Wachsmann must have looked upon his own activity as a continuation of the same tradition of innovation, and in this sense his space structure can be read as homage to Bell. For Robert Smithson, however, the tetrahedral units of the space truss meant something different. They reminded him of the satellite module of the global network survey system known as SECOR, an all-weather geodetic survey system used in the late-1960s and described in these terms:

‘The system consisted of a satellite and 4 ground stations. 3 at geographical points where the co-ordinates had been surveyed accurately and the fourth at an unknown location. Radio waves were flashed from the ground stations to the satellite and returned. The position of the satellite at any time was fixed by the measured ranges from the 3 known stations. Using these precisely established satellite positions as a base, ranges from the satellite to the unknown station were used to compute the position of the unknown station. Geodetic SECOR allows continents and islands to be brought within the same geodetic global grid.’ [8]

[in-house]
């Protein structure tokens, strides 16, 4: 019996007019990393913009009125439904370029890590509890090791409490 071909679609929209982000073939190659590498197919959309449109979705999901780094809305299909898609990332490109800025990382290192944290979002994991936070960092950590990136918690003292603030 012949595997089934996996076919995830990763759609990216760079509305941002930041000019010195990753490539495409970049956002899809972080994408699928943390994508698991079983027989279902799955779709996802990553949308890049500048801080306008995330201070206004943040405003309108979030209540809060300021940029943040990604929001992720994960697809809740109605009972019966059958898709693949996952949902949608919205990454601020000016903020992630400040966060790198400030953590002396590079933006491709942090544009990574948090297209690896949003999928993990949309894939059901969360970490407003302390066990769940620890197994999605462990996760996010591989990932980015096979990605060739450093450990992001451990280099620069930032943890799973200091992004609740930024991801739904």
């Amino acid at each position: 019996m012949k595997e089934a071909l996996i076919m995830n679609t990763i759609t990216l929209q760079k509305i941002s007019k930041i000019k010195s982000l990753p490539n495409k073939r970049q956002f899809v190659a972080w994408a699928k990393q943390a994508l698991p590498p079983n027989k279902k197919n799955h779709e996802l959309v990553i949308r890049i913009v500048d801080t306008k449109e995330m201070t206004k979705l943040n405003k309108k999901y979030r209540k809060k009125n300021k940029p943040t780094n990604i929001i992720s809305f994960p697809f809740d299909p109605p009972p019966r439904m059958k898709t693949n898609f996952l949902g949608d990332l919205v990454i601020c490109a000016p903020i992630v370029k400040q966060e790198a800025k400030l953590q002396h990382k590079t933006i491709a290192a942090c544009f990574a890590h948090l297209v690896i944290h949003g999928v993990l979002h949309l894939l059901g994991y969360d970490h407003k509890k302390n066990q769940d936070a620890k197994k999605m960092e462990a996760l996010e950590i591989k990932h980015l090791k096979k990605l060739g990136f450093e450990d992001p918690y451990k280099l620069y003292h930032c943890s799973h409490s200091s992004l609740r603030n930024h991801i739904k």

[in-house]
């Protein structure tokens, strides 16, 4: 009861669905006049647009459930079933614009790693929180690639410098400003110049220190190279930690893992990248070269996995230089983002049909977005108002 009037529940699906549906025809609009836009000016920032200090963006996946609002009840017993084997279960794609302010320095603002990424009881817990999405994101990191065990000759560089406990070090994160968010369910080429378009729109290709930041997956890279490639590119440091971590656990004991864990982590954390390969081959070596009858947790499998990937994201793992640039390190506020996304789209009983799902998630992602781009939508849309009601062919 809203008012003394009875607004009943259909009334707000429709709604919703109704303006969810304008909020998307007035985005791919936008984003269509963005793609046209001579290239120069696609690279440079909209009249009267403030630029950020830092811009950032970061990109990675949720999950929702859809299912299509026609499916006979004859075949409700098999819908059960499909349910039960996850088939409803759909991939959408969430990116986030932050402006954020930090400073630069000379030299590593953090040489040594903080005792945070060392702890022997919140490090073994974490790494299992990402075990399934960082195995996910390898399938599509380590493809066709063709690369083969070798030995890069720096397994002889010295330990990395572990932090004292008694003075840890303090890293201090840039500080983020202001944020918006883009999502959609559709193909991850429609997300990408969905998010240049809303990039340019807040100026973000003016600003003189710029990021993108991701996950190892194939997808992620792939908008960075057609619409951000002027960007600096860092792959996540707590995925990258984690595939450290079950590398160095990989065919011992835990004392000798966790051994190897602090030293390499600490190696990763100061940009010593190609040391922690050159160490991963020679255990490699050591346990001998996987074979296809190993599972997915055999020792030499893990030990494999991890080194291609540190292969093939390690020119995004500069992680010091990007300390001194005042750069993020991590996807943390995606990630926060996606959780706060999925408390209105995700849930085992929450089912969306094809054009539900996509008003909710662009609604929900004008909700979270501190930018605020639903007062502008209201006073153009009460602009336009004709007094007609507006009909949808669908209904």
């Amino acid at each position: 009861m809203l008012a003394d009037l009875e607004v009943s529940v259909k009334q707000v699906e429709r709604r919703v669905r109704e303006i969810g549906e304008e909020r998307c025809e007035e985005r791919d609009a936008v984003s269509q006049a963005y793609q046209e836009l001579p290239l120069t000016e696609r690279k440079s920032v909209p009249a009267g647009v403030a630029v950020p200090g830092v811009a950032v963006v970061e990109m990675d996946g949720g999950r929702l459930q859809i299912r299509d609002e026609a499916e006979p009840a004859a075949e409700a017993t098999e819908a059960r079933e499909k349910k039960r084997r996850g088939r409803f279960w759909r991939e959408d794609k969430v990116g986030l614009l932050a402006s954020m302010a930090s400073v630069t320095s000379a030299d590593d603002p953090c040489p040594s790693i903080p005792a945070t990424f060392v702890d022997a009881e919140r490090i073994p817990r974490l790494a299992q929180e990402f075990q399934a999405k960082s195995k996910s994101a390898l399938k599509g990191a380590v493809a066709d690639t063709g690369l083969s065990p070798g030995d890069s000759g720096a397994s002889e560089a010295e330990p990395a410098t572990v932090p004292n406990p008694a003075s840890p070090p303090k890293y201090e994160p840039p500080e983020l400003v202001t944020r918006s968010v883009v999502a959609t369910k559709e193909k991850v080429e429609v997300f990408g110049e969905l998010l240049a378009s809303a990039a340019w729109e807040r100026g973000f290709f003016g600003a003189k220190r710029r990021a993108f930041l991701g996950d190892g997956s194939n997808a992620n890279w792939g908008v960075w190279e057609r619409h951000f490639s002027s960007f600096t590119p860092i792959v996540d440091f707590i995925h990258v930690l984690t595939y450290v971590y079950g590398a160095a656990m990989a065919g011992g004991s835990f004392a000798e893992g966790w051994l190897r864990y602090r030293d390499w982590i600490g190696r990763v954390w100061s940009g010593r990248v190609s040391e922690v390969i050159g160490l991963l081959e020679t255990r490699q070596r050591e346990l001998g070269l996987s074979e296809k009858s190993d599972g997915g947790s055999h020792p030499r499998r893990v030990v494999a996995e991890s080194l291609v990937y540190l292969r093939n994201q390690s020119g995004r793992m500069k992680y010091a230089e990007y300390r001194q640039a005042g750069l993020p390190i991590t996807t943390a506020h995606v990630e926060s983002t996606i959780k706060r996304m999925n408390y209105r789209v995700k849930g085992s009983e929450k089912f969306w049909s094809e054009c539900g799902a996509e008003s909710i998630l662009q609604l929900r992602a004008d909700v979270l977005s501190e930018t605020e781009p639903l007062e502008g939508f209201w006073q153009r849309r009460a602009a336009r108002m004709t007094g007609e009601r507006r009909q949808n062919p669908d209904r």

It was the thought of the virtual extension of the space structure into a geodetic grid that really interested Smithson, since for him it signified a new understanding of space, which he poetically described as ‘a crystalline structure of time’. The new space would encompass the entire globe and establish a grid connection between sites on the ground and points in the sky. One day, predicted Smithson, there will be aircraft shaped on the basis of the crystalline grid and when that happens the naming of aircraft will change. No longer called after animals, ‘such as DHC 2 Beavers; Vampire T; Chipmunk T.Mk. 20; Dove 8s; Hawker Furies; Turkey; etc.’, these bold new aircraft would be called after crystals. Smithson gave some examples: ‘Rhombohedral T.2; Orthorhombic 60; Tetragonal Terror; Hexagonal Star Dust 49’. [9, p. 53] He then proceeded to describe what these crystalline aircraft would look like, predicting that they would require very large runways: